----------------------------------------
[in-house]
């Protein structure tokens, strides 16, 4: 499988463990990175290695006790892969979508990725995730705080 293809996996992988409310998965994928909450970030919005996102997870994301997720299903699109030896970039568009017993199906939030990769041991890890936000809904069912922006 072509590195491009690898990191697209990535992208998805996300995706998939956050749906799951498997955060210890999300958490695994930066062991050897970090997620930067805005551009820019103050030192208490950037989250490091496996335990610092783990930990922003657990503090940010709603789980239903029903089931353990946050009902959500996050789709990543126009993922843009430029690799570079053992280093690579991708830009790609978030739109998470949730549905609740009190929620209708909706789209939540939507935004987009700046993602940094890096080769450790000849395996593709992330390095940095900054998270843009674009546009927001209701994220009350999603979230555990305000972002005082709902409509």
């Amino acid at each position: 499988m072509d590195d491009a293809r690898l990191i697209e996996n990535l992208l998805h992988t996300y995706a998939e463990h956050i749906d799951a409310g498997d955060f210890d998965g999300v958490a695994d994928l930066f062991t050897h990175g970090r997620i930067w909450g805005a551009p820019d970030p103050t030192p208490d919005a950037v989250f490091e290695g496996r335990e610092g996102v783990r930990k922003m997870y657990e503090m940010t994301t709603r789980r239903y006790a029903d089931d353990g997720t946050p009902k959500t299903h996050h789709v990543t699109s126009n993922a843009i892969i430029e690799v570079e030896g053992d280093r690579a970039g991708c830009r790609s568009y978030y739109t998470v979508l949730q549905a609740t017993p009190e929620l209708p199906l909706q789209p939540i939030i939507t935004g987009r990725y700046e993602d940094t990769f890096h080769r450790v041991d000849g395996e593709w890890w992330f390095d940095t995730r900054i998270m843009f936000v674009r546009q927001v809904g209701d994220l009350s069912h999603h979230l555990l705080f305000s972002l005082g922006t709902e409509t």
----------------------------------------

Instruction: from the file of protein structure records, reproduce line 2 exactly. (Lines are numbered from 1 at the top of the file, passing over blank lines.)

């Protein structure tokens, strides 16, 4: 499988463990990175290695006790892969979508990725995730705080 293809996996992988409310998965994928909450970030919005996102997870994301997720299903699109030896970039568009017993199906939030990769041991890890936000809904069912922006 072509590195491009690898990191697209990535992208998805996300995706998939956050749906799951498997955060210890999300958490695994930066062991050897970090997620930067805005551009820019103050030192208490950037989250490091496996335990610092783990930990922003657990503090940010709603789980239903029903089931353990946050009902959500996050789709990543126009993922843009430029690799570079053992280093690579991708830009790609978030739109998470949730549905609740009190929620209708909706789209939540939507935004987009700046993602940094890096080769450790000849395996593709992330390095940095900054998270843009674009546009927001209701994220009350999603979230555990305000972002005082709902409509």